‘Evo Triangle’, North Wales, UK
This Great Road was initially published in issue 78 of Total 911.
A first this edition as our Great Road is not one road, but two. Both form part of a popular route deep in north Wales, often named the ‘Evo Triangle’ after the popular car magazine that first brought the roads to the public’s attention.
Although called a triangle, only two of the sides are of serious merit when it comes to driving. It starts for most people on the A5; the main route into the area from the east and is also the main area of attention for speed cameras. For accommodation, sustenance or fuel, this road offers the last chance on the route.
Turning right onto the A543 at Pentrefoelas, we leave behind the villages and our route becomes worthy of pressing on. Narrow stone walls thin out, the road gains altitude and, after a mile or two, we appear on more open moorland.
Heading north-east, the straight lines of the A5 become a memory as the car rises and falls through fabulous bends. Cambers and curves alternate, allowing excellent opportunity for slow in, fast out in classic 911 style. No matter what model of 911 you have, this initial section is always a joy to experience.
After an all too quick eight miles from Pentrefoelas, we turn right onto the B4501 to head south. Moorland is replaced by forest, and the technical nature in the last ten minutes changes to a steady cruise at speed.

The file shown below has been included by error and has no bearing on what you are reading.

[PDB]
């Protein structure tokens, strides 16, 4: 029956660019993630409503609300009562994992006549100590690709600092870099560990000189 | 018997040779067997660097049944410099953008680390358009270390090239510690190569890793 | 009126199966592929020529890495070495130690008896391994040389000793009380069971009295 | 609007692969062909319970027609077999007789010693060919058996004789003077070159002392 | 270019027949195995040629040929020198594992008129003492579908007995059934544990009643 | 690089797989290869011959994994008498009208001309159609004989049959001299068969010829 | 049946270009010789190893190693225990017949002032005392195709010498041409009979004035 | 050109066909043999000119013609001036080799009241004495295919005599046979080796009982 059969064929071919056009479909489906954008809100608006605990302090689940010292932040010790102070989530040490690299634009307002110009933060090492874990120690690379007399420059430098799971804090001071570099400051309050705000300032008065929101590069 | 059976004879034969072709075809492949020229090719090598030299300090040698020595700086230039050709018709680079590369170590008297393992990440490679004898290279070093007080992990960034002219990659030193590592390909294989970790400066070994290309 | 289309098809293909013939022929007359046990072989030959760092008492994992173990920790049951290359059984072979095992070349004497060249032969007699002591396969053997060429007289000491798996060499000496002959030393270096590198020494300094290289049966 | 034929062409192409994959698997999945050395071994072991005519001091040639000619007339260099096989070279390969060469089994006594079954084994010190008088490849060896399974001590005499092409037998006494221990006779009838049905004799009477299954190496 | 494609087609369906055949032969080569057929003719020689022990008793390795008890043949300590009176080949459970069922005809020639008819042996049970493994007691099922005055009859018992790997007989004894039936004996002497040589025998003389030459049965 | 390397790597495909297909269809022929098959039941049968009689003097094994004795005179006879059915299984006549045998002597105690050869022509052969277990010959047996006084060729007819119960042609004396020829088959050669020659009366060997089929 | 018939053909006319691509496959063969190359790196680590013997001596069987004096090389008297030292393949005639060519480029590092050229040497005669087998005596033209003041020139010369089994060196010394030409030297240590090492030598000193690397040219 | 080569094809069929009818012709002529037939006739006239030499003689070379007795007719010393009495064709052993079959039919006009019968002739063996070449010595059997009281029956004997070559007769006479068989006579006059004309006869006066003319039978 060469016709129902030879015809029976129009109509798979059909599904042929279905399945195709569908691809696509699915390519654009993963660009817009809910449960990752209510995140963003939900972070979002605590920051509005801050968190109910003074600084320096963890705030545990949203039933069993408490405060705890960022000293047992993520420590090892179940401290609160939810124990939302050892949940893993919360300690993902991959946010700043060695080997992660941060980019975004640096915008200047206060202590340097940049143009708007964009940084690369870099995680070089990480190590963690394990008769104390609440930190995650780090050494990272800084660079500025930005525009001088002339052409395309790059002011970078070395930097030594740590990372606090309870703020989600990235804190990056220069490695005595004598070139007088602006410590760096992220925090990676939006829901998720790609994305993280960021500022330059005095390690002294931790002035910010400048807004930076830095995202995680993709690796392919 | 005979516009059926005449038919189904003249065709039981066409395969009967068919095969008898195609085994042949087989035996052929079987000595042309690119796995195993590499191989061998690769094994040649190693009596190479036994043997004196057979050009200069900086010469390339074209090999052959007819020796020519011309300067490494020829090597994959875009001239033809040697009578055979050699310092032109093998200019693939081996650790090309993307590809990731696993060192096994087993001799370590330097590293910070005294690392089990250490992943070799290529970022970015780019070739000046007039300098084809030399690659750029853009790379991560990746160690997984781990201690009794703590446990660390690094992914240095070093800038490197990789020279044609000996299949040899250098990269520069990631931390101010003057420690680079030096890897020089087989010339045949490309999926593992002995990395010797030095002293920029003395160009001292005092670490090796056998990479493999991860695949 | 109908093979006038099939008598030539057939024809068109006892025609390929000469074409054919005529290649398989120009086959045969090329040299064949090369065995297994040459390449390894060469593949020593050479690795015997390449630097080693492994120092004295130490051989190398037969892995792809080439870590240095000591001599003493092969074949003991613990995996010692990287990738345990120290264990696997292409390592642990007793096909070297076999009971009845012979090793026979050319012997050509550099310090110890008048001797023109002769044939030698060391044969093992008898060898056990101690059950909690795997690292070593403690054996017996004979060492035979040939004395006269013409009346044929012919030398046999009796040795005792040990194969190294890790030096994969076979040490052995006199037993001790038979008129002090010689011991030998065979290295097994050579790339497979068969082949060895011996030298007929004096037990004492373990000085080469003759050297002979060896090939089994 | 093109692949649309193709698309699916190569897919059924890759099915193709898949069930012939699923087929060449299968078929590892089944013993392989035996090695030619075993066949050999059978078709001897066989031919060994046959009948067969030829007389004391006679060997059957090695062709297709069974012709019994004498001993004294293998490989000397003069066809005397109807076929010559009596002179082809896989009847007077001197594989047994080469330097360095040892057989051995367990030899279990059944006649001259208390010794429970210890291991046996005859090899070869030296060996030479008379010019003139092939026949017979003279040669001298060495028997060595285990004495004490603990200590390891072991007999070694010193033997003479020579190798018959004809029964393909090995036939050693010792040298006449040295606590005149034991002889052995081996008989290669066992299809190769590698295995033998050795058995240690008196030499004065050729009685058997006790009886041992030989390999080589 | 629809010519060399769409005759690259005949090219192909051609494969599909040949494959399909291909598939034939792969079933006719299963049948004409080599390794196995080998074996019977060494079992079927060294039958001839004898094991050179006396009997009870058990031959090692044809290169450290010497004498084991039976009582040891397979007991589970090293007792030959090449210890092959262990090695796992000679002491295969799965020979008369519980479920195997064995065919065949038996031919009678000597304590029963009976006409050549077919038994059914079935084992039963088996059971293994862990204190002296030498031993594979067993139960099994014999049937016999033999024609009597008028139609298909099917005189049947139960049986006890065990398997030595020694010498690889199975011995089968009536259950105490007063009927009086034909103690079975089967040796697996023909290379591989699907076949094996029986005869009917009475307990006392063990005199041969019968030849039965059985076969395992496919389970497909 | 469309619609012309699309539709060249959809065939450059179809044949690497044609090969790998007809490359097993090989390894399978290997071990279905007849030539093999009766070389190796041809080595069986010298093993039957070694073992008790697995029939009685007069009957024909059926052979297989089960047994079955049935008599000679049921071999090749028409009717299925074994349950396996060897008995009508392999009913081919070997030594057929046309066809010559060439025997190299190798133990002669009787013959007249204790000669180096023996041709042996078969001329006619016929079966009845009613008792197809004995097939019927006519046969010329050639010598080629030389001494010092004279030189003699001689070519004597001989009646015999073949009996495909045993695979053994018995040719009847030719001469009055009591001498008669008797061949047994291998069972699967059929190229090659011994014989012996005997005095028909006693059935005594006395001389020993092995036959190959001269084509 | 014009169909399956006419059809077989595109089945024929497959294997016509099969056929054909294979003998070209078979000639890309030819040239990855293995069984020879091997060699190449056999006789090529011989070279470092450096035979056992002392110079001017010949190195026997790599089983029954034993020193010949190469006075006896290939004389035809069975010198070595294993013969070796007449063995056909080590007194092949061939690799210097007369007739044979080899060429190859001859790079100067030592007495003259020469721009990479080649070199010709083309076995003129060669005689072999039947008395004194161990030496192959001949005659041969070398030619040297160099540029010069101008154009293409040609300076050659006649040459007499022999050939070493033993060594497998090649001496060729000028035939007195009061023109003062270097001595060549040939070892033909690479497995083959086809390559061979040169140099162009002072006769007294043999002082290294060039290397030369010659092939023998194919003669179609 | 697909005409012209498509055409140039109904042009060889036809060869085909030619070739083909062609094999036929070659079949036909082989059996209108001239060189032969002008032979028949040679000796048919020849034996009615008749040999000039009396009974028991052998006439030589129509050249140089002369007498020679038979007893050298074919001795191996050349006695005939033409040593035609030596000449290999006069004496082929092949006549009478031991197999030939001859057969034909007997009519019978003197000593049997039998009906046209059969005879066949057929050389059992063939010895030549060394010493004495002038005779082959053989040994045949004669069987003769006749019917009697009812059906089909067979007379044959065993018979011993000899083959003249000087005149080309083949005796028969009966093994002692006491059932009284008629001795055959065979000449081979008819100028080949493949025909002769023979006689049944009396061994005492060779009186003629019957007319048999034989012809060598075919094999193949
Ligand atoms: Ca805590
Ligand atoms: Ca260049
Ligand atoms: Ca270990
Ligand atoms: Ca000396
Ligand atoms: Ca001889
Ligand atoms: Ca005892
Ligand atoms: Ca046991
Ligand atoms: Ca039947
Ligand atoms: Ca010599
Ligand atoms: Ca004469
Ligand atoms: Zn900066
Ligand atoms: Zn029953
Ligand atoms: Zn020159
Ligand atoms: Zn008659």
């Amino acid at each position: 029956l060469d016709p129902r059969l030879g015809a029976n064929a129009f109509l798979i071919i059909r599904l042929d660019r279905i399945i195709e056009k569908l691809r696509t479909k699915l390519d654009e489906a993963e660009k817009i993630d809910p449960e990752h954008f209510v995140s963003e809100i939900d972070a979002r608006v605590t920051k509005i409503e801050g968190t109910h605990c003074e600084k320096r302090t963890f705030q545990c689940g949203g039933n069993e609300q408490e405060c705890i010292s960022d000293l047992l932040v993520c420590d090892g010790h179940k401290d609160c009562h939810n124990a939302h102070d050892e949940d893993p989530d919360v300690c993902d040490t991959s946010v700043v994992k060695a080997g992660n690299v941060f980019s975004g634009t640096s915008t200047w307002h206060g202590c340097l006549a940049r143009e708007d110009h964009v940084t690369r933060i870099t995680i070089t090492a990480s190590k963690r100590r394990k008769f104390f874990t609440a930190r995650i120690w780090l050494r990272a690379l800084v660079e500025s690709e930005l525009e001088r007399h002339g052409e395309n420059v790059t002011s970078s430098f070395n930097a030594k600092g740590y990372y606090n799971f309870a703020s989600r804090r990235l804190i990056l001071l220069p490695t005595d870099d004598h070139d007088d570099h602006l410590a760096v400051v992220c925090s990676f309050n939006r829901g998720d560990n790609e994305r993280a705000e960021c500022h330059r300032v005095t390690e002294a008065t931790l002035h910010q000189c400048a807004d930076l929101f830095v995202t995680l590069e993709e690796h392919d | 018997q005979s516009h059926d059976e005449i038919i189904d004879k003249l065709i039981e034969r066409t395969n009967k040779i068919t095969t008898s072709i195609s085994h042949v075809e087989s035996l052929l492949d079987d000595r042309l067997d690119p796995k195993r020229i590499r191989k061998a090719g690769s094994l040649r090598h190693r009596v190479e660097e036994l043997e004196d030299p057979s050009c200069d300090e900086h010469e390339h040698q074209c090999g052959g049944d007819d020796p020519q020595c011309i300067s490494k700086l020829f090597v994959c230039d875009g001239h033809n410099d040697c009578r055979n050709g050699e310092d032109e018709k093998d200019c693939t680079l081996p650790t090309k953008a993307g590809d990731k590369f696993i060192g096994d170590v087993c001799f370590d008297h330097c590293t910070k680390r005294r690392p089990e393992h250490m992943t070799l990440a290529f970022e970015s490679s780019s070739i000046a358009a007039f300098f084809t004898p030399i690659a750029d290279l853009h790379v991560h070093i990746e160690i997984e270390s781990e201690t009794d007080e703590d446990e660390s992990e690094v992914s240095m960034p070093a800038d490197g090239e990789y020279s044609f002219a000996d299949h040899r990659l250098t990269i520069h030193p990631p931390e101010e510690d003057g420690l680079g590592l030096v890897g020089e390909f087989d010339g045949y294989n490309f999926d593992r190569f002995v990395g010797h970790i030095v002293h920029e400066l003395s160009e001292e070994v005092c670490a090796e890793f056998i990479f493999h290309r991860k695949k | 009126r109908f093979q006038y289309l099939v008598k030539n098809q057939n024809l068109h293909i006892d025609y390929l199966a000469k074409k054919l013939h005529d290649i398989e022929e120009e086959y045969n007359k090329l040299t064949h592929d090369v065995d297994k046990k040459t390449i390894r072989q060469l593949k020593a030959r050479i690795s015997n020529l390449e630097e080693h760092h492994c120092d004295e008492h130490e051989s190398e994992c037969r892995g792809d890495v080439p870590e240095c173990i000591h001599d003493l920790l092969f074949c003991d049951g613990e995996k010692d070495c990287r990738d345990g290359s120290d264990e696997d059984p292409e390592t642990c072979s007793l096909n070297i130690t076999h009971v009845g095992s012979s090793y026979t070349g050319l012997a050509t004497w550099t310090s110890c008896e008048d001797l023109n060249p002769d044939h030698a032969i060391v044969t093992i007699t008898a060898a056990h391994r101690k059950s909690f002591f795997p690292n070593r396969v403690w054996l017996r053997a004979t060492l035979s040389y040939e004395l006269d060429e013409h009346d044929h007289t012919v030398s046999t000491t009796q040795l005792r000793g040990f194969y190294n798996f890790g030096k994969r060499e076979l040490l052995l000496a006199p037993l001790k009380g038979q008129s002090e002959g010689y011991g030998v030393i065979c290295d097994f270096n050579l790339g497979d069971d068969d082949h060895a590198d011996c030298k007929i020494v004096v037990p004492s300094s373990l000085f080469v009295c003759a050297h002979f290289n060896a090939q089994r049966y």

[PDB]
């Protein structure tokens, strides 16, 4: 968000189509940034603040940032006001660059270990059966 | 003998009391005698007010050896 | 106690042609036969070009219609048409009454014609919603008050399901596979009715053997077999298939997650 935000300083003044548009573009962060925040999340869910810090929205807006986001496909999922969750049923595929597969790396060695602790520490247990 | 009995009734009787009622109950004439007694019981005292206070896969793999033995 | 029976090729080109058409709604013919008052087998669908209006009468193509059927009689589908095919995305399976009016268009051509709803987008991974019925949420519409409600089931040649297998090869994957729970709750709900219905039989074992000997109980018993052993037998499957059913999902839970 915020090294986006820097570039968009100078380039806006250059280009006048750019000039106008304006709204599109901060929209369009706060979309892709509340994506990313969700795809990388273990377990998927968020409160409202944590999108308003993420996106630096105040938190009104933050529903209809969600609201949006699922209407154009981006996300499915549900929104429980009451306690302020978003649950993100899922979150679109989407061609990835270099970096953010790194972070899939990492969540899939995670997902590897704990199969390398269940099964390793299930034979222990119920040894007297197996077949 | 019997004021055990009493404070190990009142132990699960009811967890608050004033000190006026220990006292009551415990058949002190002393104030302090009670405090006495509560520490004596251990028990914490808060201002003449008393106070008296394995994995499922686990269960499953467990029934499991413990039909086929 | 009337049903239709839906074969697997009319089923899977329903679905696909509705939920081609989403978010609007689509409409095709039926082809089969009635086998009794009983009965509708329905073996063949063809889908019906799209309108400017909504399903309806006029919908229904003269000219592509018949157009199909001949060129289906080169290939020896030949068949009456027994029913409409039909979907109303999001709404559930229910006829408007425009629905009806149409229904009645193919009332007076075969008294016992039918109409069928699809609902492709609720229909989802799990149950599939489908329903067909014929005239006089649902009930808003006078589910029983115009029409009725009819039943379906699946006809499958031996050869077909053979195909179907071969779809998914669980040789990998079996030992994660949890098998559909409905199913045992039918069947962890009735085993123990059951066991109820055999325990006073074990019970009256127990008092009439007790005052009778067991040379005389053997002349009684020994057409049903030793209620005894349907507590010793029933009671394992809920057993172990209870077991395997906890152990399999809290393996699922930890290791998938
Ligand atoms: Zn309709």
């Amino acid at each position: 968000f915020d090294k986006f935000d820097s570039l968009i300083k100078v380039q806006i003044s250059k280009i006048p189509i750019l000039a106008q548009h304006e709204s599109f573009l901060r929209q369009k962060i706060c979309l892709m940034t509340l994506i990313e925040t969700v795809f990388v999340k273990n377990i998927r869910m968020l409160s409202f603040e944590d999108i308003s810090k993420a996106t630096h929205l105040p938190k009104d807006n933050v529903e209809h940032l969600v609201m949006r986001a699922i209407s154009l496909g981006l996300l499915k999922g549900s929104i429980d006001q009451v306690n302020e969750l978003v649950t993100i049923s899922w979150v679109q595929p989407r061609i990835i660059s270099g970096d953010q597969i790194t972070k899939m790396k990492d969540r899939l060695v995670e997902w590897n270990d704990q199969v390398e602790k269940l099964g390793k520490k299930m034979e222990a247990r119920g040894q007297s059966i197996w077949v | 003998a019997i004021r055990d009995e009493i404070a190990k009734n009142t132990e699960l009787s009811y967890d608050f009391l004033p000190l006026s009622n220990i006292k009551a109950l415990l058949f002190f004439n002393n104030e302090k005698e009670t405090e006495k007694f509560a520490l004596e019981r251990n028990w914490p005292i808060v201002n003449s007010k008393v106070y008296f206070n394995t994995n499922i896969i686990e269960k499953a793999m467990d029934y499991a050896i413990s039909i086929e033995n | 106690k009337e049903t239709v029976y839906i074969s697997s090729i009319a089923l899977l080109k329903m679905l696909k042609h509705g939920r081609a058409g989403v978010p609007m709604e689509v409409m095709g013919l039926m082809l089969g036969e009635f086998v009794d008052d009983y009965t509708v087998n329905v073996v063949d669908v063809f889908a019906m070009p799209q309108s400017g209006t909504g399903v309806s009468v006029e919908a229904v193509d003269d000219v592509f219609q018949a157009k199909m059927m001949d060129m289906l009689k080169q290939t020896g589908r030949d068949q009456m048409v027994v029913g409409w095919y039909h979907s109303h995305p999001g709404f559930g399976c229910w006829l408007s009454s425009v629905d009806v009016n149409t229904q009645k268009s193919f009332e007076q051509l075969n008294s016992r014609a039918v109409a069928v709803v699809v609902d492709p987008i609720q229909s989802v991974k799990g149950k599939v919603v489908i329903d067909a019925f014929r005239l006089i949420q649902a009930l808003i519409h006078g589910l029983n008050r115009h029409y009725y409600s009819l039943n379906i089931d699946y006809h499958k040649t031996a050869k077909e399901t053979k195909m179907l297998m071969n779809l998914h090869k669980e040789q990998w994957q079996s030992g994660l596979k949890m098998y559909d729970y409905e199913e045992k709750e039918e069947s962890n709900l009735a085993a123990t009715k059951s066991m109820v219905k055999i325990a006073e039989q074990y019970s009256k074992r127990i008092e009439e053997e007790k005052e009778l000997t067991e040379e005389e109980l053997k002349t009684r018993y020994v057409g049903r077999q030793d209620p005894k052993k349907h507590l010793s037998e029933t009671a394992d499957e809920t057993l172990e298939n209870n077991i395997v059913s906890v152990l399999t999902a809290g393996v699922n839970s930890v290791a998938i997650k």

Braking takes a back seat, and the excellent surface is nothing short of a joy. There’s a mix of everything on this one part of the route; long straights with good visibility, sweeping bends, short bends, bends uphill and down.
LATITUDE: 53.0494/-3.6778 LENGTH OF DRIVE: 20 miles POINTS OF INTEREST: FOOD AND ACCOMMODATION: The Groes Inn, Conwy
Betws Y Coed – shopping/fuel/food
Snowdonia National Park
Riverside Chocolate House, Pentrefoelas
LENGTH OF DRIVE: 20 miles
POINTS OF INTEREST:
FOOD AND ACCOMMODATION:
The Groes Inn, Conwy
When we first drove this section back in 2004, the forests were right by the roadside. In recent years they’ve been cleared and the terrain now takes on a totally different appearance. Driving there once meant a narrow, tree-lined blur, which is now the opposite; a more open, slowly drifting rotation in the horizon as the miles roll by.
A few miles in and a reservoir, Llyn Brenig, is visible on the left-hand side. There’s a nice pull in near the lakeside, which makes a perfect spot for a mid-route picnic or break from driving. Getting back on track the character of the route changes only slightly, where altitude variation takes more of a role in proceedings.
Be warned, as there’s a lovely right-left sweep with a steep crest mid-bend that can catch out the unwary or overconfident. There’s a 911-sized hole in the hedge to prove it, made by Total 911’s original publisher, no less! That double bend brings on a gradual drop into Cerrigydrudion, meaning we close the last side of the triangle, meeting the A5 we passed on the way in.
The Triangle is, indeed, a good route, but by no means the only one in the area. Although a modern mecca for petrolheads of all brands, other local roads are just as worthy of attention.
In times when driving any car can be a chore, the open, quiet roads of the Triangle provide a welcome chance to experience conditions we dream of as drivers of high-performance sports cars.
Make the plan to go, drive it and judge for yourself. However, don’t make do with those three roads as being the jewel in the Welsh crown. Head out and find a few of your own great roads nearby.